Global market trends can represent a tricky path to navigate – especially with wheat, which is grown, imported and exported across the globe in massive quantities. Dozens of factors are at play, and always shifting.
Which of them are worth paying attention to, then? Cordon Sroka, a broker with Allendale, Inc., is looking at five in particular that could affect wheat prices in 2016.
1. Winterkill. “Obviously, it’s always a concern,” Sroka admits. But the lack of snow cover across some areas of the Midwest and Great Plains has some experts skittish, he says. The upside – meteorological winter is already more than half over, so the odds of major damage diminish a little each day as spring approaches.
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2. Russian Export Restrictions. Russia is once again considering tougher grain export limits. Exports were at a record high in December because of a weaker rouble. If Russia imposes these restrictions, that could have positive supply/demand implications for other wheat exporters.
3. Argentine Peso Valuation. “We could see Argentina come back to the export market a little more aggressively,” Sroka says. That could hurt U.S. prospects, he says. President Mauricio Macri eliminated most crop taxes and lifted currency controls in December, causing a 30% currency devaluation. In the three weeks that followed, the country exported $2 billion worth of crops.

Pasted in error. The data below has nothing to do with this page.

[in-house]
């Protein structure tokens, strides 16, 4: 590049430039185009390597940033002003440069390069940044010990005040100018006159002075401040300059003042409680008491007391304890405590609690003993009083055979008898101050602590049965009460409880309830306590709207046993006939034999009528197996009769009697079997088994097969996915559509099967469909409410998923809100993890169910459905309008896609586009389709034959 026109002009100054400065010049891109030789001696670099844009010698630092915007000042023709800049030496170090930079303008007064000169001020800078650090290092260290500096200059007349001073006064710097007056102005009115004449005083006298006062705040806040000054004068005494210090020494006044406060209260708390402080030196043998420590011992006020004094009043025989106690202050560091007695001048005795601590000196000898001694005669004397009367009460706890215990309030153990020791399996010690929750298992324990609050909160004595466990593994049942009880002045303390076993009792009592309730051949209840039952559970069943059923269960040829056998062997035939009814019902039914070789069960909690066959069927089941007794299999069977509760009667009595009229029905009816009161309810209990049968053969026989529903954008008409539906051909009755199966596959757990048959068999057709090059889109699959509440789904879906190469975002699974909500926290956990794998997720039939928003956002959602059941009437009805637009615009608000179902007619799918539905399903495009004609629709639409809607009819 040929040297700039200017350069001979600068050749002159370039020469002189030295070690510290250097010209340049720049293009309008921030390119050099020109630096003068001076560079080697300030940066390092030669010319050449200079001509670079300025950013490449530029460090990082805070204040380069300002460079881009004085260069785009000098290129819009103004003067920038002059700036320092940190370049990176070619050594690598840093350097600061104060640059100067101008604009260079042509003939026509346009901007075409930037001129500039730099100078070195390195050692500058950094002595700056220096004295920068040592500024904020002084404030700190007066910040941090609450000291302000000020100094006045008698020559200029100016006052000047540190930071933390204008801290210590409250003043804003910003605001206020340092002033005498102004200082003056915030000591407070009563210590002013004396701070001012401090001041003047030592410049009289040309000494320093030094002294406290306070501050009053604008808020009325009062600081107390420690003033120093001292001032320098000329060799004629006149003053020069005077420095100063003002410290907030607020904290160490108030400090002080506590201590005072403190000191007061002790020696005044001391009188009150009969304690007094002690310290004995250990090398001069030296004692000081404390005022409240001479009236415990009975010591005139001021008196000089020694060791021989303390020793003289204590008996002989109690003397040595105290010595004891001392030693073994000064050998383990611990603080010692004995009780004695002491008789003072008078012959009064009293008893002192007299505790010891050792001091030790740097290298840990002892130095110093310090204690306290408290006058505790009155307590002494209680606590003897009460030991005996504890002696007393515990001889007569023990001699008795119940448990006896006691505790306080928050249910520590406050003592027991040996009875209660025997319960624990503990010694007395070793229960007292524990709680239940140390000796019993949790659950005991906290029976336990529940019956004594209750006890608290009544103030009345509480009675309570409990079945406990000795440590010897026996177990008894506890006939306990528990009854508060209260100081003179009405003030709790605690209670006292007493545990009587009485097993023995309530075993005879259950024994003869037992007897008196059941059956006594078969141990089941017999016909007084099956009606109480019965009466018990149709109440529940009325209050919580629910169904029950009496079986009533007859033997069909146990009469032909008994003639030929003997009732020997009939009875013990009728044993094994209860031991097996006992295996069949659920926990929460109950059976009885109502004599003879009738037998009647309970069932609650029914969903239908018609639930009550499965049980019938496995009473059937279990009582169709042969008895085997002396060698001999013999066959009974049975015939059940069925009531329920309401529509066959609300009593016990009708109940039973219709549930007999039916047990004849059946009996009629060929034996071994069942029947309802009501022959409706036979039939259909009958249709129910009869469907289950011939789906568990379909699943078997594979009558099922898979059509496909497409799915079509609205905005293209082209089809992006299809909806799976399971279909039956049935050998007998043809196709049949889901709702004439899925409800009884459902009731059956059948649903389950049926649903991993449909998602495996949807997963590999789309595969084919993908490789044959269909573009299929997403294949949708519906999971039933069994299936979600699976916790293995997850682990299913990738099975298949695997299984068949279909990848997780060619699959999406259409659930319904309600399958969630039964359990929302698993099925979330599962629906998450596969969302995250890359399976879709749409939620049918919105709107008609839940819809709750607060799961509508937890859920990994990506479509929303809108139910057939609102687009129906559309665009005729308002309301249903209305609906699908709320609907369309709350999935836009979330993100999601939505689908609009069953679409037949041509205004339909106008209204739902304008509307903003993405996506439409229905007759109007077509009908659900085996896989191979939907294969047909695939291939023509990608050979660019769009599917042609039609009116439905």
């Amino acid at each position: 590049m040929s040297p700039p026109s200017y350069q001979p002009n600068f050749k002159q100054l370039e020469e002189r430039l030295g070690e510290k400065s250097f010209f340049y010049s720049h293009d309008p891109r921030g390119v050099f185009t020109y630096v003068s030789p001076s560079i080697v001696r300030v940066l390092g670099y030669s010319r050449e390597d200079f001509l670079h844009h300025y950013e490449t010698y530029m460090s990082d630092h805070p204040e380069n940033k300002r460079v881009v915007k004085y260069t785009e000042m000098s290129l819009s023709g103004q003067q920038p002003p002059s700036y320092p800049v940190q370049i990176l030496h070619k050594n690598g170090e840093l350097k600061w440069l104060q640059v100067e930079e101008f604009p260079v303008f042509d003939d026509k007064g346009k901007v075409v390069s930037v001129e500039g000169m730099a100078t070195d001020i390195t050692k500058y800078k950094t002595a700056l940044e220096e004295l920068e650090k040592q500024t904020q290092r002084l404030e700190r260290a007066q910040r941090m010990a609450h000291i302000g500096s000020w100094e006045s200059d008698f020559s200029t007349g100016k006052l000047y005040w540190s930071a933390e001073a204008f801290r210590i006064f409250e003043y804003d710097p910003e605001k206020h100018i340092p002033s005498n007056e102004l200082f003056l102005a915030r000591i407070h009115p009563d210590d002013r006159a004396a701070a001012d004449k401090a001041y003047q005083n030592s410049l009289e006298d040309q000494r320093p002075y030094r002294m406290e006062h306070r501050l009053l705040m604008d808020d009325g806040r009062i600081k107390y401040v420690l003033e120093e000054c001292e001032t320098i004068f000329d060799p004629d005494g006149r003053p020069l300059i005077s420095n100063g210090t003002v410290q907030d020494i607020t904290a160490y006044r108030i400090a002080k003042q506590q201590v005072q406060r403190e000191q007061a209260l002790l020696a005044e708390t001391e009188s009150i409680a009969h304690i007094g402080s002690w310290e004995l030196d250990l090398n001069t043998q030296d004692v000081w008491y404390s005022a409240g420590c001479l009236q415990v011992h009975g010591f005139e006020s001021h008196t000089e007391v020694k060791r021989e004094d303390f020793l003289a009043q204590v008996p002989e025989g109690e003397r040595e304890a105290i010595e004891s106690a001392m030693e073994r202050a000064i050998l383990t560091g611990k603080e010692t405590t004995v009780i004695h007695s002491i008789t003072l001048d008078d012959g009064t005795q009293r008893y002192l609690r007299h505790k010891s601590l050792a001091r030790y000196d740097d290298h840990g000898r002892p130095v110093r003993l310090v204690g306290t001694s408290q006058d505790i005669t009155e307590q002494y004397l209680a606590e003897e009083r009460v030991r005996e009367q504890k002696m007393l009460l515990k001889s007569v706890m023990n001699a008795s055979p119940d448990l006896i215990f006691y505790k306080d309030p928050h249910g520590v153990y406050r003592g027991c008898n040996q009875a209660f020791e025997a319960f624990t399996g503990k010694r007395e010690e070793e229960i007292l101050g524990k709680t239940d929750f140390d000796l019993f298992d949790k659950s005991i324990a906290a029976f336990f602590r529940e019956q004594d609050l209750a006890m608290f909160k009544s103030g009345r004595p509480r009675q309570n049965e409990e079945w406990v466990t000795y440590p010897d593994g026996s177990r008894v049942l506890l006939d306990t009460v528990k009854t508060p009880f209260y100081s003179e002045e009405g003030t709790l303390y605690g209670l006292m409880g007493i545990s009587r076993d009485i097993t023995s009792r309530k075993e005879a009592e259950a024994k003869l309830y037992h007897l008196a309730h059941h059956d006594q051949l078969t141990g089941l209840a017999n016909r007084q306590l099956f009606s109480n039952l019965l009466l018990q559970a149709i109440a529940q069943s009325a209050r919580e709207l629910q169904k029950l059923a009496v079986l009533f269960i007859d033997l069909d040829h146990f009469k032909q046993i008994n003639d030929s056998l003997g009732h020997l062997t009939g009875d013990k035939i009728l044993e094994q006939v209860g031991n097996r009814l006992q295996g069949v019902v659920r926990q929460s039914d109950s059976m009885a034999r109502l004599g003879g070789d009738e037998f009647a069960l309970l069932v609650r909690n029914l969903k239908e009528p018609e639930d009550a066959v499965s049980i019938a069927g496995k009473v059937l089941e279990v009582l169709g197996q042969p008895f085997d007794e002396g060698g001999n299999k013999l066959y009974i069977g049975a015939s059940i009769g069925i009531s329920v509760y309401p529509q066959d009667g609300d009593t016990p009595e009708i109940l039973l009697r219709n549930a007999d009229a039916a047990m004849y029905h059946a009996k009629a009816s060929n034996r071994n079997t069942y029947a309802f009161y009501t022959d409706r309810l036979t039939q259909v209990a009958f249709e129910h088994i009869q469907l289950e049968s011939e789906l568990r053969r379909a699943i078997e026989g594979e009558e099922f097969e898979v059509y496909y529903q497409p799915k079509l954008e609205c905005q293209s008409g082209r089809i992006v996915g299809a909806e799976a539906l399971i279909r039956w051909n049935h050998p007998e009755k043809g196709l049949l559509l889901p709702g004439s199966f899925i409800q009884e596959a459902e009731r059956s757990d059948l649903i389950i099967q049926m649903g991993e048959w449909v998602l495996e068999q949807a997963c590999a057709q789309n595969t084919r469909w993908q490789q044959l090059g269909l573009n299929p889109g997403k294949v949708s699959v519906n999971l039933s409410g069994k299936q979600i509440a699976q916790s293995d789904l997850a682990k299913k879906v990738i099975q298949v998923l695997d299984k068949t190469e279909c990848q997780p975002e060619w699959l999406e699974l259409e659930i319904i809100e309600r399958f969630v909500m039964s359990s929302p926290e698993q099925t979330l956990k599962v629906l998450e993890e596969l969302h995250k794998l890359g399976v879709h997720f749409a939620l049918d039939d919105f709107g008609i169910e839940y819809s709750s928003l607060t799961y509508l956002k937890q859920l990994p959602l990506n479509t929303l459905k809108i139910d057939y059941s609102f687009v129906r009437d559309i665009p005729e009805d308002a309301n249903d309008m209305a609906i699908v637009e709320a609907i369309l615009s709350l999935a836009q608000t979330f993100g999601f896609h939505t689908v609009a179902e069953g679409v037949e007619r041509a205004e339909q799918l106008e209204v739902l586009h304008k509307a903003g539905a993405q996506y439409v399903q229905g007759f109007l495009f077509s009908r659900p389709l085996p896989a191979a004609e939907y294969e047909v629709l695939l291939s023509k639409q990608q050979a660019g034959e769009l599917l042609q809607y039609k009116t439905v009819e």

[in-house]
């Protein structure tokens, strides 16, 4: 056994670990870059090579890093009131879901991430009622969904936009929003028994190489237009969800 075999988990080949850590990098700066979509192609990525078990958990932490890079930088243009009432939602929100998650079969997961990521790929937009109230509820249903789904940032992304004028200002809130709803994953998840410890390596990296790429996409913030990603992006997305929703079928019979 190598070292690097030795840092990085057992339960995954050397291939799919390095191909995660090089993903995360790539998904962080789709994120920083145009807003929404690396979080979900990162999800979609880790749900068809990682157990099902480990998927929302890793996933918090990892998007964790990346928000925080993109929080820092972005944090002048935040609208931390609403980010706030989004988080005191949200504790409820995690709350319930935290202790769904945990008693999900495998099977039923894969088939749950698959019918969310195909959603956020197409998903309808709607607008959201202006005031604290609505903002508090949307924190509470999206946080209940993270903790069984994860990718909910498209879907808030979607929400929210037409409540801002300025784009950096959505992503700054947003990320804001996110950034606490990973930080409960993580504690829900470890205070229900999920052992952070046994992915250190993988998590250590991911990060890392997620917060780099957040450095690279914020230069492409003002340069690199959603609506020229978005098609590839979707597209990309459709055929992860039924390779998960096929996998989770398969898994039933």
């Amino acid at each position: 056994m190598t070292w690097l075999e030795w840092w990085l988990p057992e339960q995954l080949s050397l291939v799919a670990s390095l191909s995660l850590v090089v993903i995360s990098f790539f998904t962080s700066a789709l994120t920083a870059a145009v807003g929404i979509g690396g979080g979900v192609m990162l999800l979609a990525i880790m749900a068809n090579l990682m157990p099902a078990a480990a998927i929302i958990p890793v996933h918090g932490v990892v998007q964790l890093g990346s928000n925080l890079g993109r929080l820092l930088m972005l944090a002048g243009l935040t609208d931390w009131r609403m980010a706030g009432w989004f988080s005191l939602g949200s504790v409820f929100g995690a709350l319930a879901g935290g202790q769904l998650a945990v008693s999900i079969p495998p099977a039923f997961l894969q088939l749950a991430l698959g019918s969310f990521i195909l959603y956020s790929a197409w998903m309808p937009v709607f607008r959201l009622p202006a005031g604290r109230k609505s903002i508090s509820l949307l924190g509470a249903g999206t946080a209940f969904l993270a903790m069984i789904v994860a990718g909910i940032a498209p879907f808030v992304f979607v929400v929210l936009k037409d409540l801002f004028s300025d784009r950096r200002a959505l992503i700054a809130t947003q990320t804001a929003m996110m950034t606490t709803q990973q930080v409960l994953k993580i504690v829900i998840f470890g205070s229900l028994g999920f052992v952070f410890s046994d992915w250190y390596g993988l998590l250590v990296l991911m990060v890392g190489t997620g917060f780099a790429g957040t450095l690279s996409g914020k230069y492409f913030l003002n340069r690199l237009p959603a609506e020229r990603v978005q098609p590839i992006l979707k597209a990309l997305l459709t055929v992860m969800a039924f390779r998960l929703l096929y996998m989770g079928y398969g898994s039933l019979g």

4. Interest Rates. Although the Federal Reserve declined to raise interest rates in January, Sroka predicts they will do so once per quarter in 2016 for four total interest rate hikes. AgWeb reported in December that research indicates that for every 1% in higher interest rates, commodity prices could slip by 6%.
5. General Commodity Sentiment.
The bottom line is, farmers should keep a watchful eye on the markets, especially in February and March, when opportunities due to these factors could present themselves, Sroka says. He isn’t ruling out July ’16 contracts to get back over $5.00 and September ’16 contracts to reach $5.50.
“There will be rallies, and you’ll want to take advantage of them,” he says.
Sroka presented at Allendale’s Ag Leaders Conference, which also covered timely topics around corn, cattle, soybeans, wheat and more. For more information or to listen to the recordings, go to http://www.allendale-inc.com/2016-ag-leaders-conference-series-recordings/.